CFA getting paid

By Felipe Montano |Staff Writer|

In April, the California Faculty Association (CFA) avoided a potential strike when it came to a tentative agreement to raise the wages of its faculty members.

The CFA bargaining team established a 10.5 percent salary increase that would take in effect over a period of three years, according to, the CFA website.

On May 3, the union members voted and ratified the agreement, setting it into motion the first allotment of raises.

A total of 97 percent of the CFA membership chose to ratify the agreement.

“Investing in our faculty is an investment in our students’ learning and discovery environment, enabling student achievement and degree completion,” stated Chancellor Timothy White.

This agreement avoided a five-day strike that would have taken place in every CSU campus and would have included protests from both students and faculty alike.

The agreements began when the CFA asked for a 5 percent increase but were promised only a 2 percent raise.

According to, the CFA official website, the specifics to the agreement include:
– Ten percent general salary increase over a three-year period
-Five percent general salary increase on June 30, 2016
-Two percent general salary increase on July 1, 2016
-Five percent general salary increase on July 1, 2017

– Sixty-five percent service salary increase (step increase) for eligible faculty unit employees in the 2017-18 fiscal year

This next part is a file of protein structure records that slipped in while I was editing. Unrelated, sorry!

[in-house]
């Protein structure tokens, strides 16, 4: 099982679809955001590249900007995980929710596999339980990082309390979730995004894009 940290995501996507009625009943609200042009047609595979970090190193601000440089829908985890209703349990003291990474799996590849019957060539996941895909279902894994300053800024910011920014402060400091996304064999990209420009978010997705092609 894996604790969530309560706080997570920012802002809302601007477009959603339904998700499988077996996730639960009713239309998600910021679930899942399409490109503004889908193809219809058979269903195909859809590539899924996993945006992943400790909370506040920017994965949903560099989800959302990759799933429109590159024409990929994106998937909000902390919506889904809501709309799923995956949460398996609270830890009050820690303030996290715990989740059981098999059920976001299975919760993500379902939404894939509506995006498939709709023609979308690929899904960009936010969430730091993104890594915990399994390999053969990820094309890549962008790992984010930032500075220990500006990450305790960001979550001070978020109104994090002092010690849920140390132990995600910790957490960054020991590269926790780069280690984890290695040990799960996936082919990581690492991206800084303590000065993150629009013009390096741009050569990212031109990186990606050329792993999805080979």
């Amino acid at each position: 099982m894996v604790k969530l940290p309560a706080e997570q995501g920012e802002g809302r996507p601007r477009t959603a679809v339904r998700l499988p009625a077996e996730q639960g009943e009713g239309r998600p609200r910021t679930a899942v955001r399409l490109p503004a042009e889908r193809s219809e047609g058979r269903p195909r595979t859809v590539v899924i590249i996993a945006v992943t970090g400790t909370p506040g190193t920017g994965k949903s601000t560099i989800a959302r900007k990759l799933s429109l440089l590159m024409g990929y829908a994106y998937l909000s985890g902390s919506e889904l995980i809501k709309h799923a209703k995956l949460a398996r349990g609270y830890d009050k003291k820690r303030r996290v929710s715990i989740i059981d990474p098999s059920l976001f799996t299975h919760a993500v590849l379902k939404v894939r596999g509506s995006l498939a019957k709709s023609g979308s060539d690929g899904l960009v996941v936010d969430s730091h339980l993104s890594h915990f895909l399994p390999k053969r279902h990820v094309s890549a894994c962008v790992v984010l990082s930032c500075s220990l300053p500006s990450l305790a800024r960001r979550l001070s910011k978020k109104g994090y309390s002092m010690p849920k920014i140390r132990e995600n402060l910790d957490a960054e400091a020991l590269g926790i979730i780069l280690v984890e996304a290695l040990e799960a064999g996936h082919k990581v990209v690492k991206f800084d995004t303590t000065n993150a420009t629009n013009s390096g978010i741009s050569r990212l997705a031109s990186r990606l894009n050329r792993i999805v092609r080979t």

Vesting period for retiree health benefits doubles from five to 10 years for new employees hired after July 1, 2017. It will extend the collective bargaining agreement until June 20, 2018

Tenure-track faculty promoted into a higher rank, they would receive a minimum 9 percent salary increase versus the current 7.5 percent minimum.

Chancellor White established the funding for the new salary raises from an allotment of the 2 percent raises that were initially proposed.

White mentioned that there were some raises already anticipated, therefore, they were able to supplement the rest of the funding through a few small adjustments.

One of those adjustments was turning away 30,000 applicants in order to modify the proper funding for every sector of the CSU system, according to the LA Times.

White also mentioned that the funds for the Cal State system had already been allotted to different areas, which included building updates and increased graduation rates.

White wants to put an emphasis on getting the students in the CSU system out in a four-year period.
Recently, Gov. Brown criticized the graduation rates of the CSU system.

The national graduation rate average for a four-year university is 34 percent; however, the CSU system stands at 17 percent.

As part of his mentioned efforts, White would like to increase that rate to 24 percent by the year 2025.
“That makes sense that not enough of us are graduating since our tuition keeps rising and teachers are going broke,” said student Valeria Gurrola.

This enacted contract will cost the CSU system about $200 million over the term of the contract, this includes both the salary increases and the increased benefits.

The CFA, which represents 26,000 faculty members, has been troubled with financial pressures due to the CSU systems lack of funding according to the LA Times.

As a result of the 2008 recession, the system lost about $1 billion in funding. Now, the system is about $135 million below its funding from 2008.

On June 30, the first of the increases will take effect with a 5 percent raise for qualified staff.

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